One of the best parts of Google Chrome is its robust extension ecosystem – but with thousands available, which ones should you install? We’ve put together a list of more than twenty favorites to start you out.
An extension is a little snippet of code that enhances your web browser in some way, or adds functionality that didn’t previously exist. You can install extensions to change how websites look, extensions that let you easily share a web address, extensions to show you the weather – extensions can be pretty powerful tools that can speed up or slow down your workflow.
Mozilla popularized the idea of browser extensions with Firefox, another web browser whose popularity has dropped in recent years. Google has picked up the torch, as these days Chrome supports tens of thousands of extensions – and even full blown apps and games, in some cases.
How to install Chrome extensions
Installing extensions is extremely easy – if you’ve ever downloaded an app for your smartphone, Chrome’s library works in much the same way. One major difference is that the vast majority of this content is totally free (you’ll find some paid apps and plug-ins, mostly for business services). Google runs a store for Chrome software; you can get extensions, tabs, and browser themes, all from the same place.
To install something, all you need to do is navigate to an extension’s page and look for a blue button that reads +Add to Chrome. Click on that, and you’ll get a confirmation pop-up much like Android – Google will warn you as to the information and data an extension will want to access. Fair warning: most extensions will, at a minimum, require access to all of your browsing data, so don’t get too freaked out if you see that kind of warning on the pop-up.
How to Remove Chrome Extensions
If you find you want to get rid of one or more of the extensions you’ve installed into Chrome, there are a couple of ways to go about it. If your extension put an icon on the menu bar, right-click on it and select Remove from Chrome. It’ll instantly delete the extension, and that’s that. If you just want to remove it from the menu bar, but keep its functionality, right-click it and select Hide in Chrome Menu, instead. This will place the icon inside of Chrome’s menu; you’ll need to open it from there to change settings or uninstall it.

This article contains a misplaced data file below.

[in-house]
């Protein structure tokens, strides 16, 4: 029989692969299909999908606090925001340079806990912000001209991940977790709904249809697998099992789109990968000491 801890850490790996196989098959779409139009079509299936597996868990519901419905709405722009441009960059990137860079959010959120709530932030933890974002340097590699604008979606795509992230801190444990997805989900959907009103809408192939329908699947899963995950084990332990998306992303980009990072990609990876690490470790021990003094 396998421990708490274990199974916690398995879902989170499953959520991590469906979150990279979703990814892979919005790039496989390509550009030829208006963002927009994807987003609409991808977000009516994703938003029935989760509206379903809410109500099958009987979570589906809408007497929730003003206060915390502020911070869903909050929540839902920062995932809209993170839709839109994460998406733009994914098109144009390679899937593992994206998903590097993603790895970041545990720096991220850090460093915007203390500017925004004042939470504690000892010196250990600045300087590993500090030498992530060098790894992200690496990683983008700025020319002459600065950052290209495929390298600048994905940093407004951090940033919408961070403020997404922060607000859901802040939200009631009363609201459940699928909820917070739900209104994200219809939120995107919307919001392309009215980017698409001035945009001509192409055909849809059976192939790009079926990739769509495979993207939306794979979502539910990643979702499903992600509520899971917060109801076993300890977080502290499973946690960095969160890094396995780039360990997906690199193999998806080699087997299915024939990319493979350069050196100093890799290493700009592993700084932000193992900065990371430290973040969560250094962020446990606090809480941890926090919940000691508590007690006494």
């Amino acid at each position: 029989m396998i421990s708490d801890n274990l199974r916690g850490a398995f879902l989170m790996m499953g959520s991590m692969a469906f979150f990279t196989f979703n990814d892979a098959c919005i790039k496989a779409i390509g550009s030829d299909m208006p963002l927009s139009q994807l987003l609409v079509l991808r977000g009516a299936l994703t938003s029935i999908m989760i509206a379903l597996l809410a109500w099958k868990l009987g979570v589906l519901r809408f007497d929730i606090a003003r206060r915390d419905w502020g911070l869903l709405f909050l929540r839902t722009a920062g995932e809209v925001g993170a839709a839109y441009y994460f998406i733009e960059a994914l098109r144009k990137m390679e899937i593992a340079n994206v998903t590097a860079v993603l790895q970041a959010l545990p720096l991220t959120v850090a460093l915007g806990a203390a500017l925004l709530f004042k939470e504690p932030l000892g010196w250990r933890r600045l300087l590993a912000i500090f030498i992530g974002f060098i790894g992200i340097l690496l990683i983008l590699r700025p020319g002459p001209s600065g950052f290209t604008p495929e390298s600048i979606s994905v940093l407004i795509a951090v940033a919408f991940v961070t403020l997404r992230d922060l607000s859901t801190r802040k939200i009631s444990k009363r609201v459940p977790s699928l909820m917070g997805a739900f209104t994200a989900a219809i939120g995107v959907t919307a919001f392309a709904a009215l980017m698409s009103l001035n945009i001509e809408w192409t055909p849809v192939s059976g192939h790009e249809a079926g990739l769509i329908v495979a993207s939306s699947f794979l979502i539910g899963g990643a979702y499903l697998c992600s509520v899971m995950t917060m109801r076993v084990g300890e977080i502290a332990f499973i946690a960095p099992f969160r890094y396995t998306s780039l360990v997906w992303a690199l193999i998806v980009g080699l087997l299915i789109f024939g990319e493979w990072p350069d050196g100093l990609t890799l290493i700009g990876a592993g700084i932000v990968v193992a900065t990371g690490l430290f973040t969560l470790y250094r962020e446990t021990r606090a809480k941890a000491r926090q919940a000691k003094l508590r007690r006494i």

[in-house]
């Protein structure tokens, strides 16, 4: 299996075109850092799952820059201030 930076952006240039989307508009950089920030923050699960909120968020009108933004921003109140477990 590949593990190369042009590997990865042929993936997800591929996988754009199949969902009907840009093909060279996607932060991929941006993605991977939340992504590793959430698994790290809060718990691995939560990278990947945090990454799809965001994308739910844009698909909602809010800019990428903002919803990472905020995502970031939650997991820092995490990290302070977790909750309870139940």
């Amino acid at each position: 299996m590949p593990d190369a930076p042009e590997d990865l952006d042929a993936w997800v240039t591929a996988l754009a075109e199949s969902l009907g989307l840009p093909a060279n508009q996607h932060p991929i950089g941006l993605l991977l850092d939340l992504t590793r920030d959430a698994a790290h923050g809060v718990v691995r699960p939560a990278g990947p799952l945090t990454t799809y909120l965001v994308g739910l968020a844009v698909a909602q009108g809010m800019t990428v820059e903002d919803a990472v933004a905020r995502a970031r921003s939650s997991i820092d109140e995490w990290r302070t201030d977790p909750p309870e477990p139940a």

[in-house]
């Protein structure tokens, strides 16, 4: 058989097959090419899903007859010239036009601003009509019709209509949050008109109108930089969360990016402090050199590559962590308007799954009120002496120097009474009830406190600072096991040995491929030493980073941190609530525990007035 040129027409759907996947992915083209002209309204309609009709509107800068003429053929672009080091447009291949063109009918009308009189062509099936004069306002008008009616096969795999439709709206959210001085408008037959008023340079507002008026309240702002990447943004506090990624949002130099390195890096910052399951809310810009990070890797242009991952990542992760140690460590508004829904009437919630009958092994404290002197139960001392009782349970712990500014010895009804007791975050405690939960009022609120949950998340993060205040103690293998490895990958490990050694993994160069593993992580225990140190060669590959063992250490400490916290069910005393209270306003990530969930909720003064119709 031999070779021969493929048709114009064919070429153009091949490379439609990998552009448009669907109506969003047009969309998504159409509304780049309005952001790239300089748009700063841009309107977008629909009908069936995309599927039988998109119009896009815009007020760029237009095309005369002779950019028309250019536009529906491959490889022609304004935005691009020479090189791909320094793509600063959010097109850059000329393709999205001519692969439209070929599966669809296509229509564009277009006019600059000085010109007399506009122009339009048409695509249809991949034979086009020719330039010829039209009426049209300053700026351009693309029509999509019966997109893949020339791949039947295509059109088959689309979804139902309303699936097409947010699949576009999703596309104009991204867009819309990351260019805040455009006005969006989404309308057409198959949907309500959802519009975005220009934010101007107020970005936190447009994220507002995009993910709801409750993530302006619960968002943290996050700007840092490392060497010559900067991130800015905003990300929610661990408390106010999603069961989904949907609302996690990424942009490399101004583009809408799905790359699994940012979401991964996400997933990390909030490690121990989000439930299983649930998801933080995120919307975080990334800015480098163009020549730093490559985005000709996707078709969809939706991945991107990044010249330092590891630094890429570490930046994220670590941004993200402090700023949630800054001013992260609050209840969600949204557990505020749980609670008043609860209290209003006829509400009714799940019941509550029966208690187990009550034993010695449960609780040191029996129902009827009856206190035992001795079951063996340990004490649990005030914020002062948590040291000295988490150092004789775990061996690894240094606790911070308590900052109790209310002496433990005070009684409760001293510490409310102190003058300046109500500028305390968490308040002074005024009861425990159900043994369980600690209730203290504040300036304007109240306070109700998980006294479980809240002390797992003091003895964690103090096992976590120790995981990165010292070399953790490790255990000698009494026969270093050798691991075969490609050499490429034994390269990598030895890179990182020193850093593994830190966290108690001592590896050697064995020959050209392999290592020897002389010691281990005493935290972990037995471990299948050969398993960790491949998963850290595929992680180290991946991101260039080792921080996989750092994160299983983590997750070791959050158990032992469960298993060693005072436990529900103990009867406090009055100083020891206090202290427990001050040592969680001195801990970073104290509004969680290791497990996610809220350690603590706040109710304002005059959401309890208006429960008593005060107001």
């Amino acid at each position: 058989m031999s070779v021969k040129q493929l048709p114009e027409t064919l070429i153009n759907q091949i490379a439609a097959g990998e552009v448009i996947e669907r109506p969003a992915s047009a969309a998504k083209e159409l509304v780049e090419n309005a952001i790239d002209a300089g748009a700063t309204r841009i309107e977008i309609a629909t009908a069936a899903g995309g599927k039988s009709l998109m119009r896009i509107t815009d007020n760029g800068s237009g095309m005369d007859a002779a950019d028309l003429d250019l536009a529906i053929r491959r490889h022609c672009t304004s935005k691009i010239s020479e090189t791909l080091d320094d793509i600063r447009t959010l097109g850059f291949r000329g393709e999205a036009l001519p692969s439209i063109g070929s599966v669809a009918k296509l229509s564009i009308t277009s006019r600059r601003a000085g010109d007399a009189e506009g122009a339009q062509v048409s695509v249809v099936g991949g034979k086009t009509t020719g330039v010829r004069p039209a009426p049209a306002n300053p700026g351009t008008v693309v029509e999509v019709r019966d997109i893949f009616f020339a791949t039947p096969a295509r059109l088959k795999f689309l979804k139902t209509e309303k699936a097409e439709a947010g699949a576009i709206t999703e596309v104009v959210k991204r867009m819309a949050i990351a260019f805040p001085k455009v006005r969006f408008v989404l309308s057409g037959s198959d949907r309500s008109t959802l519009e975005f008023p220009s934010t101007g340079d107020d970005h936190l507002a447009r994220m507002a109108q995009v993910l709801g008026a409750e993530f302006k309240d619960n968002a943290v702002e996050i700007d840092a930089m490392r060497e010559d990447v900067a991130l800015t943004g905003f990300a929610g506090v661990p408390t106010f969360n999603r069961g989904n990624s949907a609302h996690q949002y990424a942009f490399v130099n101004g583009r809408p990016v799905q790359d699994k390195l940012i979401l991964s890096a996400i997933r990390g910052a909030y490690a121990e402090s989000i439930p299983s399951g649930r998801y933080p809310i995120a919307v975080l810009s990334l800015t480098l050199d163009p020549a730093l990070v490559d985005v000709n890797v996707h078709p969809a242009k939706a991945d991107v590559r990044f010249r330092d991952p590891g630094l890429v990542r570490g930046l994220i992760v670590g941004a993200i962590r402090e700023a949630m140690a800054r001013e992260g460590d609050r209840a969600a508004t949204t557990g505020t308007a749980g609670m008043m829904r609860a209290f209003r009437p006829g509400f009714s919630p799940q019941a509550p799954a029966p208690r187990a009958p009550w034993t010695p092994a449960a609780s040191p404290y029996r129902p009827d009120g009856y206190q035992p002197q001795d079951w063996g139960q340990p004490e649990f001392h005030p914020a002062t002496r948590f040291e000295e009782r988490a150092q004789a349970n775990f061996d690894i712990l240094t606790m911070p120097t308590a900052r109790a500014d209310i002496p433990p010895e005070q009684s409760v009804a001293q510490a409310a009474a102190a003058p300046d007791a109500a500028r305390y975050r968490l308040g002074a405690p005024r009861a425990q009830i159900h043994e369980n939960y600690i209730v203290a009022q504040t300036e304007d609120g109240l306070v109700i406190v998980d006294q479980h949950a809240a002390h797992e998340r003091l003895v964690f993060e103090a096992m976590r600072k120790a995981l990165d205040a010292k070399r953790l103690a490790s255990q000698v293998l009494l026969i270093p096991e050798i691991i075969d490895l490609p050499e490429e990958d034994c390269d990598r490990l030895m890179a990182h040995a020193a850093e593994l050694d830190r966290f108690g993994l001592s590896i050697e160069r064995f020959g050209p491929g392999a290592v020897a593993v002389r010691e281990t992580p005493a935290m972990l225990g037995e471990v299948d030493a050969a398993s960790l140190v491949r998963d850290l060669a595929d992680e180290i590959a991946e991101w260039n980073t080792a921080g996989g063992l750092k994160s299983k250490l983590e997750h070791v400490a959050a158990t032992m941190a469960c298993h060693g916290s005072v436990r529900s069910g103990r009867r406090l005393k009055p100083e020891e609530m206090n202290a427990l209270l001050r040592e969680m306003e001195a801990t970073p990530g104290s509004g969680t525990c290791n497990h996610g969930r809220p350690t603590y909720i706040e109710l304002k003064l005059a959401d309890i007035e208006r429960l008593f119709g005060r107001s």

Sometimes you might want to disable an extension without uninstalling it; this is especially true if you need to test some functionality or have an issue with an extension causing bugs on a specific site. To disable a Chrome extension, click on the Chrome menu in the upper-right corner. In the drop-down menu, click on More Tools, and in the next menu, click on Extensions. This will open a tab that shows all of your currently installed extensions; to disable one, just uncheck the box to the right. When you’re ready to turn it back on, just come back to this window and re-check the box.
The Best Chrome Extensions
We’ve included some of our favorite Chrome extensions on this list – one issue with the extensions library on Chrome is that there is a lot of overlap. As a result, if there’s an extension on our list that you like the idea of, but something about the extension’s execution rankles your sensibilities, search through the Chrome Web Store – you might find something that fits your workflow a little bit better.
Perhaps by nature of being part of your web browser, most Chrome extensions fall into the “productivity” category. Our list is no different – most of these extensions revolve around the browsing experience. If you want to more drastically expand on what Chrome can do, check out the apps section of the web store.
Have you ever been using Chrome for a few hours, only to suddenly feel like things are slowing down and getting a little choppy? Then you look up and realize you’ve opened 47 different tabs and your computer is crying out for more RAM. The obvious solution is to close everything, but then you might miss out on something you wanted to read. Enter OneTab. When you click on the OneTab icon (it looks like a blue funnel), it closes all of your open tabs within a single Chrome window. In their place, it presents you with a locally-hosted webpage full of clickable links – one for each tab you closed. When you click on a link, it’s removed from your list; until then, it’ll stay there (you can also manually remove things if your lists become cluttered).